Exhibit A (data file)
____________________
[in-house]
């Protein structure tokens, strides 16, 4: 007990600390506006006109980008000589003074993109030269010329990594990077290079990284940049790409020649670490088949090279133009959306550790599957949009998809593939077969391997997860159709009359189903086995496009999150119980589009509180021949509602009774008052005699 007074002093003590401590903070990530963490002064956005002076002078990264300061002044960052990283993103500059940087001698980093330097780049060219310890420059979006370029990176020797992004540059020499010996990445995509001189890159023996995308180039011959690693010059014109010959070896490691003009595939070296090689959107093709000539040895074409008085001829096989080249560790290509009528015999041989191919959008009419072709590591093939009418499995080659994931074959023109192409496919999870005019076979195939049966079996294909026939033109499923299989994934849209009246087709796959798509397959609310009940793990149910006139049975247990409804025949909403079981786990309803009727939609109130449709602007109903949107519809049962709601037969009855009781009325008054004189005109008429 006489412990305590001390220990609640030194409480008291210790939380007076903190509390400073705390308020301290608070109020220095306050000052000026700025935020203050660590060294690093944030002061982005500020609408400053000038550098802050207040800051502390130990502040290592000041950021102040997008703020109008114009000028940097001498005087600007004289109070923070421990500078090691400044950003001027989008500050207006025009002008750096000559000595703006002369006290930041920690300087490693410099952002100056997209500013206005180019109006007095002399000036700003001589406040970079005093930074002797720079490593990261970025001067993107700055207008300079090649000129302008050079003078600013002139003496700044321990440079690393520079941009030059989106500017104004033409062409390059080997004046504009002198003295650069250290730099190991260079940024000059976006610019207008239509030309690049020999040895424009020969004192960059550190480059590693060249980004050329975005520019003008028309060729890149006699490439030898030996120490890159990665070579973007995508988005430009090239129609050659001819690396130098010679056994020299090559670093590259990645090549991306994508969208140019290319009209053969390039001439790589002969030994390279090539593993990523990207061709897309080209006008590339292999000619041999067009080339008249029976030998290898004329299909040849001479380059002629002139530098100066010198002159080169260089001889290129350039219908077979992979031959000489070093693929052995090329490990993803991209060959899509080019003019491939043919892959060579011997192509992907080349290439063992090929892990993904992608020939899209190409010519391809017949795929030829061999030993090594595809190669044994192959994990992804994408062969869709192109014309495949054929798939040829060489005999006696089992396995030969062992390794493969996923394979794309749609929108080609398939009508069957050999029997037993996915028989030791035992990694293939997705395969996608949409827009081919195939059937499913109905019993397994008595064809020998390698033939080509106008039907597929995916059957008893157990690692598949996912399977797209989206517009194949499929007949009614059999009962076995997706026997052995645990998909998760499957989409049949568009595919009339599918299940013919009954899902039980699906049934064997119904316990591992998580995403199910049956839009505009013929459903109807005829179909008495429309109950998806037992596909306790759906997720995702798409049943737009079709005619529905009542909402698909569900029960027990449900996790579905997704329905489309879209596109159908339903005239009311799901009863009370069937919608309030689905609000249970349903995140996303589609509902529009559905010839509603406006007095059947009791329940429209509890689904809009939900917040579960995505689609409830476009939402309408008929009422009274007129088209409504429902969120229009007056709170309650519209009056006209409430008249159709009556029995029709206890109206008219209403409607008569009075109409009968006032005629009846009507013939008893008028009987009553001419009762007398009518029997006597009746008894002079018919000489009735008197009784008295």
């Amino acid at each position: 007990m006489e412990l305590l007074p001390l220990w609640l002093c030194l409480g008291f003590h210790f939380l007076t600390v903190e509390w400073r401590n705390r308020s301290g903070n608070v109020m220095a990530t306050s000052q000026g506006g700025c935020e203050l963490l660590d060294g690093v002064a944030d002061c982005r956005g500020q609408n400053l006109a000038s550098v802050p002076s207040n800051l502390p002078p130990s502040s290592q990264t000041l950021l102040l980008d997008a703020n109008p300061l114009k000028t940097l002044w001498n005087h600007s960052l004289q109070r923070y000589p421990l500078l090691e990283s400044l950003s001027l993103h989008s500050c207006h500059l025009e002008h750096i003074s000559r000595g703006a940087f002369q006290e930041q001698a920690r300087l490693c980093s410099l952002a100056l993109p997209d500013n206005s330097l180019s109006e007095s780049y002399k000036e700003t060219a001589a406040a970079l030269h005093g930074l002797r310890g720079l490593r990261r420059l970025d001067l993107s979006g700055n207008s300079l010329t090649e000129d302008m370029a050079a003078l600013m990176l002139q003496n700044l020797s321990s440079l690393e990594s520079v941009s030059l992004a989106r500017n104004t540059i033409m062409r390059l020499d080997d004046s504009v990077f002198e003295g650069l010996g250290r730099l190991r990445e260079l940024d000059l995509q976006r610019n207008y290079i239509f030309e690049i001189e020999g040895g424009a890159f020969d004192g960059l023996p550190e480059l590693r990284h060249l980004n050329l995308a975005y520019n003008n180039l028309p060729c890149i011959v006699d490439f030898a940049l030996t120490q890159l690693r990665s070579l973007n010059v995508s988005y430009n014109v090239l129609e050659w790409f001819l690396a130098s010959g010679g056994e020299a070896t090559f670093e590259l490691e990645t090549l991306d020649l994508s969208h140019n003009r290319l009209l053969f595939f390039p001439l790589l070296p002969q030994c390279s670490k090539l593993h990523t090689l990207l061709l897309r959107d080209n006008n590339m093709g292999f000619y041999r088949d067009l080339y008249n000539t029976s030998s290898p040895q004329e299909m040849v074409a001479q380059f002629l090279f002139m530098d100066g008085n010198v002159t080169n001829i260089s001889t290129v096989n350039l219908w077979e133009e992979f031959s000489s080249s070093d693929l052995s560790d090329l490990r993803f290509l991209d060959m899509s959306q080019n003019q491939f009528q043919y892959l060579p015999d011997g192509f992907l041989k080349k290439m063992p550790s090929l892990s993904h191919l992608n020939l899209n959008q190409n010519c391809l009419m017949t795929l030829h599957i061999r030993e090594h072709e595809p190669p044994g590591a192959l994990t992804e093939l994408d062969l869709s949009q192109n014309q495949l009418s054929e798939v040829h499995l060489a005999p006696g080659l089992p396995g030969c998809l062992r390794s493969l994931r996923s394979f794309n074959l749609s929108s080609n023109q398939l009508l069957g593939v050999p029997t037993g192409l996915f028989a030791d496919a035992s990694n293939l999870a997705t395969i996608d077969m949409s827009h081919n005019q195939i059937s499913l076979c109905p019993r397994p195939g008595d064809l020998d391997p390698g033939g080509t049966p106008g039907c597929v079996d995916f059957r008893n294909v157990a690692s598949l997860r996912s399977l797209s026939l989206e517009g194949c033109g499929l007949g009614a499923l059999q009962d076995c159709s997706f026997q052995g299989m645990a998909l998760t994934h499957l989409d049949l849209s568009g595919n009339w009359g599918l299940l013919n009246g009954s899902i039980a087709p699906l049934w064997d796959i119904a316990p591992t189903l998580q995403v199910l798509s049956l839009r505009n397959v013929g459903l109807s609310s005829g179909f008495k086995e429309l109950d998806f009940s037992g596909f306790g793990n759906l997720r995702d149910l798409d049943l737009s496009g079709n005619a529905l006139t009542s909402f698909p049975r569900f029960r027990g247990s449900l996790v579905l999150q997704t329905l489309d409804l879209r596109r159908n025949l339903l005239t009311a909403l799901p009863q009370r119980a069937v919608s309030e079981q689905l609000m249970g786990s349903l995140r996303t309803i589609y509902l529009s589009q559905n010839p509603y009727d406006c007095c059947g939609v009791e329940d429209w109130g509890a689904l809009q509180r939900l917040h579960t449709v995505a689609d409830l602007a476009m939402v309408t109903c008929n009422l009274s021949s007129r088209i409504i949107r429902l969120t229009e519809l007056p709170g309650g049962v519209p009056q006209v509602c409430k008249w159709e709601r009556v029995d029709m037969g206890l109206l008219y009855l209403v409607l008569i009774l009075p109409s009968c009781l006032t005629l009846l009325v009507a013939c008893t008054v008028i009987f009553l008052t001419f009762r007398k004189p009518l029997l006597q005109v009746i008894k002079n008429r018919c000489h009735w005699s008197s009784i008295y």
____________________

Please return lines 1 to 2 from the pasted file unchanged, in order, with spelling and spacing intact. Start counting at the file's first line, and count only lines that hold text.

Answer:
[in-house]
């Protein structure tokens, strides 16, 4: 007990600390506006006109980008000589003074993109030269010329990594990077290079990284940049790409020649670490088949090279133009959306550790599957949009998809593939077969391997997860159709009359189903086995496009999150119980589009509180021949509602009774008052005699 007074002093003590401590903070990530963490002064956005002076002078990264300061002044960052990283993103500059940087001698980093330097780049060219310890420059979006370029990176020797992004540059020499010996990445995509001189890159023996995308180039011959690693010059014109010959070896490691003009595939070296090689959107093709000539040895074409008085001829096989080249560790290509009528015999041989191919959008009419072709590591093939009418499995080659994931074959023109192409496919999870005019076979195939049966079996294909026939033109499923299989994934849209009246087709796959798509397959609310009940793990149910006139049975247990409804025949909403079981786990309803009727939609109130449709602007109903949107519809049962709601037969009855009781009325008054004189005109008429 006489412990305590001390220990609640030194409480008291210790939380007076903190509390400073705390308020301290608070109020220095306050000052000026700025935020203050660590060294690093944030002061982005500020609408400053000038550098802050207040800051502390130990502040290592000041950021102040997008703020109008114009000028940097001498005087600007004289109070923070421990500078090691400044950003001027989008500050207006025009002008750096000559000595703006002369006290930041920690300087490693410099952002100056997209500013206005180019109006007095002399000036700003001589406040970079005093930074002797720079490593990261970025001067993107700055207008300079090649000129302008050079003078600013002139003496700044321990440079690393520079941009030059989106500017104004033409062409390059080997004046504009002198003295650069250290730099190991260079940024000059976006610019207008239509030309690049020999040895424009020969004192960059550190480059590693060249980004050329975005520019003008028309060729890149006699490439030898030996120490890159990665070579973007995508988005430009090239129609050659001819690396130098010679056994020299090559670093590259990645090549991306994508969208140019290319009209053969390039001439790589002969030994390279090539593993990523990207061709897309080209006008590339292999000619041999067009080339008249029976030998290898004329299909040849001479380059002629002139530098100066010198002159080169260089001889290129350039219908077979992979031959000489070093693929052995090329490990993803991209060959899509080019003019491939043919892959060579011997192509992907080349290439063992090929892990993904992608020939899209190409010519391809017949795929030829061999030993090594595809190669044994192959994990992804994408062969869709192109014309495949054929798939040829060489005999006696089992396995030969062992390794493969996923394979794309749609929108080609398939009508069957050999029997037993996915028989030791035992990694293939997705395969996608949409827009081919195939059937499913109905019993397994008595064809020998390698033939080509106008039907597929995916059957008893157990690692598949996912399977797209989206517009194949499929007949009614059999009962076995997706026997052995645990998909998760499957989409049949568009595919009339599918299940013919009954899902039980699906049934064997119904316990591992998580995403199910049956839009505009013929459903109807005829179909008495429309109950998806037992596909306790759906997720995702798409049943737009079709005619529905009542909402698909569900029960027990449900996790579905997704329905489309879209596109159908339903005239009311799901009863009370069937919608309030689905609000249970349903995140996303589609509902529009559905010839509603406006007095059947009791329940429209509890689904809009939900917040579960995505689609409830476009939402309408008929009422009274007129088209409504429902969120229009007056709170309650519209009056006209409430008249159709009556029995029709206890109206008219209403409607008569009075109409009968006032005629009846009507013939008893008028009987009553001419009762007398009518029997006597009746008894002079018919000489009735008197009784008295």